Tuesday, December 13, 2011

WHAT'S HOT! NPR "Loving" Anthony Hamilton's New CD-"Back To Love"

(December 13th)--Anthony Hamilton's "BACK TO LOVE" is available NOW on I-Tunes and area music stores.  The CD was released today, December 13th and already is winning critical acclaim.  The enclosed NPR-Music review is definitely "required reading."  

I'm especially excited to see Anthony Hamilton teaming up again with Huntsville's own Kelvin Wooten on the beast of a track #9 "Sucka for You".   The two really make beautiful music together and earned Grammy nominations for their work with "So In Love" with Anthony Hamilton and Jill Scott.  
(See Kelvin Wooten: The Man Behind The Music" on this blog.)   I'm no music critic, but I like what I like and I like a lot of it.  "Back To Love" truly becomes addictive with every play!  

(Article as it appeared in NPR Music)

Anthony Hamilton's new album, Back to Love, comes out Dec. 13.
EnlargeAdrian Sidney
Anthony Hamilton's new album, Back to Love, comes out Dec. 13.

December 4, 2011

A few months ago, I was lucky enough to see Anthony Hamilton perform before a 
few thousand fervent fans at an outdoor concert in the Deep South. The 40-year-old 
singer and songwriter was opening for his recent duet partner, Jill Scott. But for the 
hour in which he led his funky band through a set that was as funky as beautiful gets, 
this was his revival meeting.

As Hamilton went deep in the pocket with his band, sexy slow jams segued into gospel testifying. The singer shouted the crowd to its feet and then took us down to a simmer with the deep amber falsetto he's known to break out. He cracked jokes, prayed and humped the floor. As my husband remarked, the performance made the whole idea of 
retro-soul irrelevant. Hamilton's songs about surviving hard times and keeping the flame
of steady love were soul, that's all — as connected to present realities as music gets.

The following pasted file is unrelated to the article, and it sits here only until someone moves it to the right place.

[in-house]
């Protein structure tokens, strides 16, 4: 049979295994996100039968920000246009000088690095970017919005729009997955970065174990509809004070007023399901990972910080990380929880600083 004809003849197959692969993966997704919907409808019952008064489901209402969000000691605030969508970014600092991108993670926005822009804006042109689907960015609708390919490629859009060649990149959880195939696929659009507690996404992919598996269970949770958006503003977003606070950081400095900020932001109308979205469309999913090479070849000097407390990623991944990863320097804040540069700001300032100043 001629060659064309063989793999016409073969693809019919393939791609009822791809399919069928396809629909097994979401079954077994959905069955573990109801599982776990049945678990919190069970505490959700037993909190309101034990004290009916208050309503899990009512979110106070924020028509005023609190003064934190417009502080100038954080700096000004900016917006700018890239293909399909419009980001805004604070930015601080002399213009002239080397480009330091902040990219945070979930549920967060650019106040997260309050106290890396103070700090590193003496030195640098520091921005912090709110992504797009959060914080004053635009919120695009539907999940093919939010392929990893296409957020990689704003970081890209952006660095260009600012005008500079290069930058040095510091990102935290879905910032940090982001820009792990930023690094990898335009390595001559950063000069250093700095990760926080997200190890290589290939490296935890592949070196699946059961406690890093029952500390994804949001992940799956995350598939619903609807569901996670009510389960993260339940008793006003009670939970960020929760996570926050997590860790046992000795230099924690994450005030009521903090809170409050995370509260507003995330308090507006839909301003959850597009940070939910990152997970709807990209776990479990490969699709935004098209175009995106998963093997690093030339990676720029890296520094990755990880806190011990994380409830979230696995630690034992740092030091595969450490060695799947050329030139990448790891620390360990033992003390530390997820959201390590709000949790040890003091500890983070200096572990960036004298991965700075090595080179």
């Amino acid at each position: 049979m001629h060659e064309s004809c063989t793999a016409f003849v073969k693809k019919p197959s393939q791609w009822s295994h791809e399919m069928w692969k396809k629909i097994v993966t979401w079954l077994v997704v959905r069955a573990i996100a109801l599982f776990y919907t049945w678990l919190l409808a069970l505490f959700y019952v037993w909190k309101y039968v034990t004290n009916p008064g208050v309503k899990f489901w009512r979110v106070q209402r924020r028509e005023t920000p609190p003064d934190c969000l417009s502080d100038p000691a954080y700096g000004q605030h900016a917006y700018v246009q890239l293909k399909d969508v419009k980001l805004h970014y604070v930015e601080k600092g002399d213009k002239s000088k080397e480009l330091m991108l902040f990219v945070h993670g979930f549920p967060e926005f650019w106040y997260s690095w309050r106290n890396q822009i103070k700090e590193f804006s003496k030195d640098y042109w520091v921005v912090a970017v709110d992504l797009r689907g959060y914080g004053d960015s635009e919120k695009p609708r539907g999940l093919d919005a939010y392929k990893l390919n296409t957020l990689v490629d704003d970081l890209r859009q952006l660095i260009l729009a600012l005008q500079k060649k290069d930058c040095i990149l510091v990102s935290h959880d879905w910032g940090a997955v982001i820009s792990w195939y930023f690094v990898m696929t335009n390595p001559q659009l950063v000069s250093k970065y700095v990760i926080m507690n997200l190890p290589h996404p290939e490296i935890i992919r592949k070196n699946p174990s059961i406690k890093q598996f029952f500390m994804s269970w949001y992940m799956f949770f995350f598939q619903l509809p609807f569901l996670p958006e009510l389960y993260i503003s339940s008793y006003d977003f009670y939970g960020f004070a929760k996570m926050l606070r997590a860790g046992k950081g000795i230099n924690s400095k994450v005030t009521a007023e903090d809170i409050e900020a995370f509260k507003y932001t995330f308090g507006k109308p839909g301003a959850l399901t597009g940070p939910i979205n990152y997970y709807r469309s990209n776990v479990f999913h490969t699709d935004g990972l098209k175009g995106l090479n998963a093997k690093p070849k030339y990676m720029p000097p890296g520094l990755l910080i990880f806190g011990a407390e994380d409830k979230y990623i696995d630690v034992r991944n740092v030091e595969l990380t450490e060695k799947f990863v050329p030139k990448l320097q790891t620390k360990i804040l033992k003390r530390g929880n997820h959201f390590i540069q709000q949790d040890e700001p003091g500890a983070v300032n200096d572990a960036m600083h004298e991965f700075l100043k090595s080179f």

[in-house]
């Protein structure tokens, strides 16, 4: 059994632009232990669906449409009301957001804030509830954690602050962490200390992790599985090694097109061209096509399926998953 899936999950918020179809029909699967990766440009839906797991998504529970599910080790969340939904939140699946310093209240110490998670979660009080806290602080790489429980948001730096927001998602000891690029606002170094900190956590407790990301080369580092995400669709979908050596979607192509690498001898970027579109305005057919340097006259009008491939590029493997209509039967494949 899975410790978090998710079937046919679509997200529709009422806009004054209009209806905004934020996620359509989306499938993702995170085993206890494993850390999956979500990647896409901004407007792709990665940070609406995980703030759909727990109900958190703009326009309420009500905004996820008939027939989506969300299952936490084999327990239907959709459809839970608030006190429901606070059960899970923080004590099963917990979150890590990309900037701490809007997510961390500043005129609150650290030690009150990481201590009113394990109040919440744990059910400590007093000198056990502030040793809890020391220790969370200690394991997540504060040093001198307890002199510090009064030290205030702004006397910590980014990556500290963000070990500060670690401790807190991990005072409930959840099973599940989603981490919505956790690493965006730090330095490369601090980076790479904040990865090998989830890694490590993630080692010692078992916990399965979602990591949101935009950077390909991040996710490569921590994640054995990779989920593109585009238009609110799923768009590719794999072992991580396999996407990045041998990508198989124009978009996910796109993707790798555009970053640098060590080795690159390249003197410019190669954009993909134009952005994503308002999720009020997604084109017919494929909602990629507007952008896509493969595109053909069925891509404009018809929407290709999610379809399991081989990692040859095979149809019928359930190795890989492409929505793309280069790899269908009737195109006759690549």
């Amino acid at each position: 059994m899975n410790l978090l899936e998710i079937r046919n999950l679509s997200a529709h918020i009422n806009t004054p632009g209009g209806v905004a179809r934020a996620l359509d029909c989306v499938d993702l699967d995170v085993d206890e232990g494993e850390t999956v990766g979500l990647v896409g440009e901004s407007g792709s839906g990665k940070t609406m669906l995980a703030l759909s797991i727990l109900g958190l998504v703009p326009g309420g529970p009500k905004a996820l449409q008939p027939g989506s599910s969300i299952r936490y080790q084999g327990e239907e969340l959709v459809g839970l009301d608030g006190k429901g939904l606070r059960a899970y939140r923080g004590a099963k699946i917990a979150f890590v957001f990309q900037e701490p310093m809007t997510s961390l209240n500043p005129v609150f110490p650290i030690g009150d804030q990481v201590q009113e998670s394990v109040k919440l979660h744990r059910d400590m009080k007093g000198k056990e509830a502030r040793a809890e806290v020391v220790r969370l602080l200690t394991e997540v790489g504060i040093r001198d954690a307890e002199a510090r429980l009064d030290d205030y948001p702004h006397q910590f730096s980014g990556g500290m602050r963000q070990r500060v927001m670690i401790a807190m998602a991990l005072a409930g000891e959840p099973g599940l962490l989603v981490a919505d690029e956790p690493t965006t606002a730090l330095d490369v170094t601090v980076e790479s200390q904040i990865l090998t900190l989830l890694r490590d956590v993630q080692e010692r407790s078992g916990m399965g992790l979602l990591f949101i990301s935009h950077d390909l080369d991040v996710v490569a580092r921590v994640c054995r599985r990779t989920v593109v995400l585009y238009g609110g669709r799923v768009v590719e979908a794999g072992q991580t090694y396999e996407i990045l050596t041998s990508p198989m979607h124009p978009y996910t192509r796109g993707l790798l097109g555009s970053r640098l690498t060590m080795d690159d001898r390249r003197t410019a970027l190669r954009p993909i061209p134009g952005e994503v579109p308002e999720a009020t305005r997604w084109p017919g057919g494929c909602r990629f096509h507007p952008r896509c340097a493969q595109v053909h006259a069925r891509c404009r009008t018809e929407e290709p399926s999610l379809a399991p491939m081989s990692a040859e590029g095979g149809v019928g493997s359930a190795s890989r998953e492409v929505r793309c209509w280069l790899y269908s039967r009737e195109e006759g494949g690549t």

Hamilton has made a steady career in R&B by mindfully responding to the genre's legacy. His baritone, one of the few on the charts today that has real grit, touches on the magnificence ofTeddy Pendergrass and the tenderness of Donny Hathaway. A North Carolina native, Hamilton also sometimes reminds me of my favorite Southern gentleman: Bobby "Blue" Bland.
His ownership of soul's legacy is one thing, but Hamilton also has serious hip-hop bona fides. In the 1990s, he toured with D'Angelo's legendary Soultronics, and he's sung on tracks by the likes ofTupac and Eve. Working with great rhymers has helped the singer shape an exquisite sense of timing. Even when he's clearly looking back to Stax or early-'70s funk, Hamilton stays free of the straitjacket of nostalgia by connecting with hip-hop's incessant inventiveness.
Back to Love is Hamilton's sixth album, and also his most consistently hooky and inviting. On previous efforts, he's developed strong grooves and showcased his killer pipes, but only sometimes hit on great hooks. Here, working with an array of producers who understand that "classic" and "contemporary" aren't contradictory terms, Hamilton has created a set that becomes more addictive with every play.
Variety is the spice of Back to Love — out Dec. 13 — as Hamilton applies his commanding vocals to rock-tinged funk, cool quiet storm and bare-bones balladry. The legendary Kenneth "Babyface" Edmonds produced three cuts, including the bumping "Woo" and the hymnlike "Pray for Me," and his coolly open-minded approach infuses the whole album. That's Hamilton's approach, too, and he never gets lost working with a wide range of collaborators.
Salaam Remi takes Hamilton into the Curtis Mayfield zone for the creamy title track. "Sucka for You," co-authored by Hamilton and longtime collaborator Kelvin Wooten, is a climb-on-the-chairs stomper. A Keri Hilson vocal and a squeaky synth beat make "Never Let Go" totally now, while listeners craving Southern funk ought to be satisfied by the bluesy "Life Has a Way."
"Life humbles you down," Hamilton moans in that song, a mournful acknowledgment of how hard the journey can be. He's always been the paragon of modesty, a great talent without much interest in bragging or high rolling. More than ever before, this music makes the case for his importance. Let him lift you up.

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